Durbin Delivers Remarks as He Receives the Cancer Research Ally Award

Durbin was presented the award by the Association of American Cancer Institutes and the American Association of Cancer Research

WASHINGTON – U.S. Senate Majority Whip Dick Durbin (D-IL) today delivered remarks after receiving the Cancer Research Ally Award from the Association of American Cancer Institutes (AACI) and the American Association for Cancer Research (AACR) for his support of, and advocacy for, cancer research.  In his remarks, Durbin shared his own family’s history with cancer, speaking about how his father passed at age 53 from lung cancer.

Durbin also highlighted the importance of committing to strong and sustained funding increases for national medical and scientific research centers to ensure that the U.S. remains a leader in medical research while providing better health care outcomes for those fighting serious illnesses.  Expanding on this effort, since 2014, Durbin has introduced the American Cures Act, which would ensure that medical researchers and scientists at the National Institutes of Health (NIH), the Centers for Disease Control and Prevention (CDC), the Department of Defense Health Program, and the Veterans’ Affairs Medical and Prosthetics Research Program would continuously receive funding for their work, with a five percent real funding growth annually.  Since first introducing this legislation, Senator Durbin has successfully secured a nearly 60 percent funding increase for NIH.

Photos of the event can be found here and Durbin’s remarks as prepared for delivery are below:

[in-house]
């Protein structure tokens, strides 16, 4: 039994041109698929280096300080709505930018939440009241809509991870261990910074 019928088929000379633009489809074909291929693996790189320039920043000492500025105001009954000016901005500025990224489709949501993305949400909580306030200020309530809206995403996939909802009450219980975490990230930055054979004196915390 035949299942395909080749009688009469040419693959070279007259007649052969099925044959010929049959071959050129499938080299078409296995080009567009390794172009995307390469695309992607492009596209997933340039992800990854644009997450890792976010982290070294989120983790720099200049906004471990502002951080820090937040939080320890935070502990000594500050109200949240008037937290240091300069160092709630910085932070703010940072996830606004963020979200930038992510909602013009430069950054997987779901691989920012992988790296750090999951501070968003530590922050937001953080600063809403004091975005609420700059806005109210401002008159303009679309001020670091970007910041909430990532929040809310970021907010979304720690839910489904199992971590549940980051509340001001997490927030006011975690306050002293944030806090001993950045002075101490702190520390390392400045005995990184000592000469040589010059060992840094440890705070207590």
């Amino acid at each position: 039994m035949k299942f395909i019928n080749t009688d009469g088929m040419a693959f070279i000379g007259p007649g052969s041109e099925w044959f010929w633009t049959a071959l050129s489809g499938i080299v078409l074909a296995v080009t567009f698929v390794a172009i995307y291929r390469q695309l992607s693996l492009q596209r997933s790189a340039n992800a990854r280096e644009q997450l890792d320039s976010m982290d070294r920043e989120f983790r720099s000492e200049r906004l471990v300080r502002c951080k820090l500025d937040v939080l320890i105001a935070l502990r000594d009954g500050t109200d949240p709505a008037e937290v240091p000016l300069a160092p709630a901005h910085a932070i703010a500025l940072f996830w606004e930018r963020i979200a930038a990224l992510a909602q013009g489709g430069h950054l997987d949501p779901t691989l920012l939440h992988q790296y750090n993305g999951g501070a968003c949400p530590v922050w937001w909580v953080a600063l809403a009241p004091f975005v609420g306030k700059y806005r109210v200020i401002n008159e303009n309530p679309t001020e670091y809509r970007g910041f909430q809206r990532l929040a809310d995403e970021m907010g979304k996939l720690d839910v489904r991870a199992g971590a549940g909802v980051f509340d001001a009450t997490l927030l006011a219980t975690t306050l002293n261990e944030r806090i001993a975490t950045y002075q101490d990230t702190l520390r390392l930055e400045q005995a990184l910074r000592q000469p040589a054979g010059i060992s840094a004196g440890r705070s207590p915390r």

U.S. Senator Dick Durbin Remarks Accepting Cancer Research Ally Award

May 15, 2024

As prepared for delivery

Good evening.  Thank you to the Association of American Cancer Institutes and the American Association for Cancer Research for this Cancer Research Ally award. 

Let me tell you a brief story.  After 100 days in his hospital bed, my father—who smoked two packs of Camels a day—died of lung cancer.  He was only 53.  I was only 14.

I know personally the devastation of hearing that a loved one has gotten a cancer diagnosis.

And if you’ve ever been a patient and heard those three dreaded words: “You have cancer.”  You know what your next three words are: “Is there treatment?”

Thanks to the incredible research led by many of you in the room today, and funded by the National Institutes of Health, a cancer diagnosis is increasingly treatable and, in some cases, curable.

The NIH is saving lives.  And, in Congress, we must do our job to support this noble effort.  From 2015 to 2023, we increased the NIH’s budget by 60 percent, or by $18 billion.

But Congress only provided a meager 2 percent increase to NIH’s funding in FY24—barely keeping pace with inflation.

Failing to adequately fund NIH would be devastating for patients, our economy, and our leadership on cancer research. 

In 2022 alone, NIH generated nearly $97 billion in economic activity.  And it awarded more than 60,000 grants that directly support more than 300,000 researchers.

But cancer research does not only mean “finding a treatment.”  It also means ensuring patients can access the medication. 

Whether in Chicago or southern Illinois, we face unacceptable disparities in cancer prevalence and outcomes. 

We must ensure that the promise of new discoveries is being translated into progress for all communities, regardless of zip code or the color of your skin.   

Additionally, the average new cancer drug enters the market with a list price of more than $200,000 per year.  That is unfathomable.

And while many cancer drugs may help shrink a tumor, they also can create harsh side effects and financial hardship for patients.

Recent studies have demonstrated that de-escalating doses can save patients money without compromising efficacy…another example of what “cancer research” means today.

Millions of families, including mine, have been touched by cancer.

I am committed to advancing research, treatment, and prevention—including holding Big Tobacco accountable and ensuring FDA regulates cancer-causing activities, like smoking.

Thank you for all you do.  And once again, thank you for this award.  It is an honor to be your partner in this life-saving work.